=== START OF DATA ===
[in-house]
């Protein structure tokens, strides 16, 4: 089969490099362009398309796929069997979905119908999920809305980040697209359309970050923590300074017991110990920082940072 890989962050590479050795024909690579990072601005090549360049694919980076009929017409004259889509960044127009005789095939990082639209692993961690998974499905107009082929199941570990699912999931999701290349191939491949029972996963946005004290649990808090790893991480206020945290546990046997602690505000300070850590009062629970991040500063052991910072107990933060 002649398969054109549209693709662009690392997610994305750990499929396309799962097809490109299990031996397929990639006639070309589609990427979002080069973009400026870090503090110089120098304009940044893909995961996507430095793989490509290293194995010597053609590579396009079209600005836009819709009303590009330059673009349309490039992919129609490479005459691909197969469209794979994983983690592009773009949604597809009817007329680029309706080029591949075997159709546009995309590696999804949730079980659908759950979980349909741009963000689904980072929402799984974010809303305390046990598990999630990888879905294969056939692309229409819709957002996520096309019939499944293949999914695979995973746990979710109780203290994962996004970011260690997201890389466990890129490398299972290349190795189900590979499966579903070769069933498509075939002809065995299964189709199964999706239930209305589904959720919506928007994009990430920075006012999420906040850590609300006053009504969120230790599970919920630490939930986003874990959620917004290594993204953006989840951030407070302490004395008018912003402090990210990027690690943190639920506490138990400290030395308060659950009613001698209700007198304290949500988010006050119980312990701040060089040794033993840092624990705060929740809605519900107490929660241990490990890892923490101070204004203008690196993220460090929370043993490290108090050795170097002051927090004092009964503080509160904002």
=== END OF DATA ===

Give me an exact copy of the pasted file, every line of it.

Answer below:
[in-house]
């Protein structure tokens, strides 16, 4: 089969490099362009398309796929069997979905119908999920809305980040697209359309970050923590300074017991110990920082940072 890989962050590479050795024909690579990072601005090549360049694919980076009929017409004259889509960044127009005789095939990082639209692993961690998974499905107009082929199941570990699912999931999701290349191939491949029972996963946005004290649990808090790893991480206020945290546990046997602690505000300070850590009062629970991040500063052991910072107990933060 002649398969054109549209693709662009690392997610994305750990499929396309799962097809490109299990031996397929990639006639070309589609990427979002080069973009400026870090503090110089120098304009940044893909995961996507430095793989490509290293194995010597053609590579396009079209600005836009819709009303590009330059673009349309490039992919129609490479005459691909197969469209794979994983983690592009773009949604597809009817007329680029309706080029591949075997159709546009995309590696999804949730079980659908759950979980349909741009963000689904980072929402799984974010809303305390046990598990999630990888879905294969056939692309229409819709957002996520096309019939499944293949999914695979995973746990979710109780203290994962996004970011260690997201890389466990890129490398299972290349190795189900590979499966579903070769069933498509075939002809065995299964189709199964999706239930209305589904959720919506928007994009990430920075006012999420906040850590609300006053009504969120230790599970919920630490939930986003874990959620917004290594993204953006989840951030407070302490004395008018912003402090990210990027690690943190639920506490138990400290030395308060659950009613001698209700007198304290949500988010006050119980312990701040060089040794033993840092624990705060929740809605519900107490929660241990490990890892923490101070204004203008690196993220460090929370043993490290108090050795170097002051927090004092009964503080509160904002």